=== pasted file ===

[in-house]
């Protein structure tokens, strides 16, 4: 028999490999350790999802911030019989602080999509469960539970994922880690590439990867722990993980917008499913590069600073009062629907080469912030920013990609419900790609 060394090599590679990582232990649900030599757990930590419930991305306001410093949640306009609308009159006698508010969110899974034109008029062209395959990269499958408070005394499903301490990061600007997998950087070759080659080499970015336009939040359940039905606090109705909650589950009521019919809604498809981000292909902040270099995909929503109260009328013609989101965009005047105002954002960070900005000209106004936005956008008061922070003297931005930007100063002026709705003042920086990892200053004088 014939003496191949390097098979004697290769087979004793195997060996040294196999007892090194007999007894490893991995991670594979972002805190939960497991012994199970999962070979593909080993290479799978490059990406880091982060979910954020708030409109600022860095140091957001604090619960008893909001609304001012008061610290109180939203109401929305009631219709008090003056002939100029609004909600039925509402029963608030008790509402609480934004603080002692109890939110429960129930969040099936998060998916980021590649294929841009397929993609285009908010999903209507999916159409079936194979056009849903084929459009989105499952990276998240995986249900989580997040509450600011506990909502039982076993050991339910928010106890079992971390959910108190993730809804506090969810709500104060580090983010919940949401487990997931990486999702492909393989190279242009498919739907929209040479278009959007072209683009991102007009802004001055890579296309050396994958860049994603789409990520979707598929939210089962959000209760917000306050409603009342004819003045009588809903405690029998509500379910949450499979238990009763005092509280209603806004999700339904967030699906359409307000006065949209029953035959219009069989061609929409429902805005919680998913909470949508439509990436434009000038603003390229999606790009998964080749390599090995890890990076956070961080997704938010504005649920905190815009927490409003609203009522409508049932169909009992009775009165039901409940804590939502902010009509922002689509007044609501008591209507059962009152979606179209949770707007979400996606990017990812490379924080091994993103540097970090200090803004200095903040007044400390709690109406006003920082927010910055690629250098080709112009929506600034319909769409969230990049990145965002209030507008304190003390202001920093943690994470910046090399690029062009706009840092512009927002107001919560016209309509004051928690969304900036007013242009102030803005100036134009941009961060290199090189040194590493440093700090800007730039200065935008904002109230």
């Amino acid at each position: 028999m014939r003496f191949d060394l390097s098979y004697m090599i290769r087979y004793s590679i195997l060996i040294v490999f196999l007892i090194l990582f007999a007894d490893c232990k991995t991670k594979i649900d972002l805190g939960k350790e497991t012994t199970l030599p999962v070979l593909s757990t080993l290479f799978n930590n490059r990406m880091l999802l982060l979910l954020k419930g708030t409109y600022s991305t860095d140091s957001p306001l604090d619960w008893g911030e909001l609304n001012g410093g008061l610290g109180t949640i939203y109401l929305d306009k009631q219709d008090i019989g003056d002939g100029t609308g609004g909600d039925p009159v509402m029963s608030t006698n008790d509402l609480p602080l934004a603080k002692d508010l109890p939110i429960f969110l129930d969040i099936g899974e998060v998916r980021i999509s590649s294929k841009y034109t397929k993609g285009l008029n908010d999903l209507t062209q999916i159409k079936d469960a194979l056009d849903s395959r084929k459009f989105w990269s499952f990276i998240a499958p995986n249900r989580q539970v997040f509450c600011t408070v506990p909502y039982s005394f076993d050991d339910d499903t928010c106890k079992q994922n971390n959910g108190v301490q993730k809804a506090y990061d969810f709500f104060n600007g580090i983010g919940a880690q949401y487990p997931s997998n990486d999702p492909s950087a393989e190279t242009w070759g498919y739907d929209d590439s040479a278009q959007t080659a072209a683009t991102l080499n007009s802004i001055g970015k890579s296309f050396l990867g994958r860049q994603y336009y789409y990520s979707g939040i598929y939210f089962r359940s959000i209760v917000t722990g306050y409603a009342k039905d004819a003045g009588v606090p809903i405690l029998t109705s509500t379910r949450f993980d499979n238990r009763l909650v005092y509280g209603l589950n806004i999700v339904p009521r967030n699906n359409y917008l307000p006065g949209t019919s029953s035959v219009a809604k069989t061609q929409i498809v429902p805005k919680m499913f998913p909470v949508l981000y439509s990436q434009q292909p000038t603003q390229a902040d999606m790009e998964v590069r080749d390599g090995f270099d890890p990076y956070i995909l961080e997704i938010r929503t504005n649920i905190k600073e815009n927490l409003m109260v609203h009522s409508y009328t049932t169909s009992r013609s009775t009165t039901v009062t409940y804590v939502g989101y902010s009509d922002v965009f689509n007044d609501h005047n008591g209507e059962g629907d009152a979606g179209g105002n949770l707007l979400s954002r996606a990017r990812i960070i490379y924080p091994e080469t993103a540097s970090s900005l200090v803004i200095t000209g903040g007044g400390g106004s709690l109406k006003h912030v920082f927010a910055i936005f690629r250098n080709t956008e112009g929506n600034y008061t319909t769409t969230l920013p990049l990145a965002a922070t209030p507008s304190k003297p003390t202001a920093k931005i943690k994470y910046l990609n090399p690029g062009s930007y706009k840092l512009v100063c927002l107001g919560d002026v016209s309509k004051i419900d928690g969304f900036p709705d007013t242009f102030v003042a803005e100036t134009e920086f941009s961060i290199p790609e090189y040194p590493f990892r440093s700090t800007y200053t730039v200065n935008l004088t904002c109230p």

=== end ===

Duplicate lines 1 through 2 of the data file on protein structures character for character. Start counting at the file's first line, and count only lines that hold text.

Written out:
[in-house]
């Protein structure tokens, strides 16, 4: 028999490999350790999802911030019989602080999509469960539970994922880690590439990867722990993980917008499913590069600073009062629907080469912030920013990609419900790609 060394090599590679990582232990649900030599757990930590419930991305306001410093949640306009609308009159006698508010969110899974034109008029062209395959990269499958408070005394499903301490990061600007997998950087070759080659080499970015336009939040359940039905606090109705909650589950009521019919809604498809981000292909902040270099995909929503109260009328013609989101965009005047105002954002960070900005000209106004936005956008008061922070003297931005930007100063002026709705003042920086990892200053004088 014939003496191949390097098979004697290769087979004793195997060996040294196999007892090194007999007894490893991995991670594979972002805190939960497991012994199970999962070979593909080993290479799978490059990406880091982060979910954020708030409109600022860095140091957001604090619960008893909001609304001012008061610290109180939203109401929305009631219709008090003056002939100029609004909600039925509402029963608030008790509402609480934004603080002692109890939110429960129930969040099936998060998916980021590649294929841009397929993609285009908010999903209507999916159409079936194979056009849903084929459009989105499952990276998240995986249900989580997040509450600011506990909502039982076993050991339910928010106890079992971390959910108190993730809804506090969810709500104060580090983010919940949401487990997931990486999702492909393989190279242009498919739907929209040479278009959007072209683009991102007009802004001055890579296309050396994958860049994603789409990520979707598929939210089962959000209760917000306050409603009342004819003045009588809903405690029998509500379910949450499979238990009763005092509280209603806004999700339904967030699906359409307000006065949209029953035959219009069989061609929409429902805005919680998913909470949508439509990436434009000038603003390229999606790009998964080749390599090995890890990076956070961080997704938010504005649920905190815009927490409003609203009522409508049932169909009992009775009165039901409940804590939502902010009509922002689509007044609501008591209507059962009152979606179209949770707007979400996606990017990812490379924080091994993103540097970090200090803004200095903040007044400390709690109406006003920082927010910055690629250098080709112009929506600034319909769409969230990049990145965002209030507008304190003390202001920093943690994470910046090399690029062009706009840092512009927002107001919560016209309509004051928690969304900036007013242009102030803005100036134009941009961060290199090189040194590493440093700090800007730039200065935008904002109230």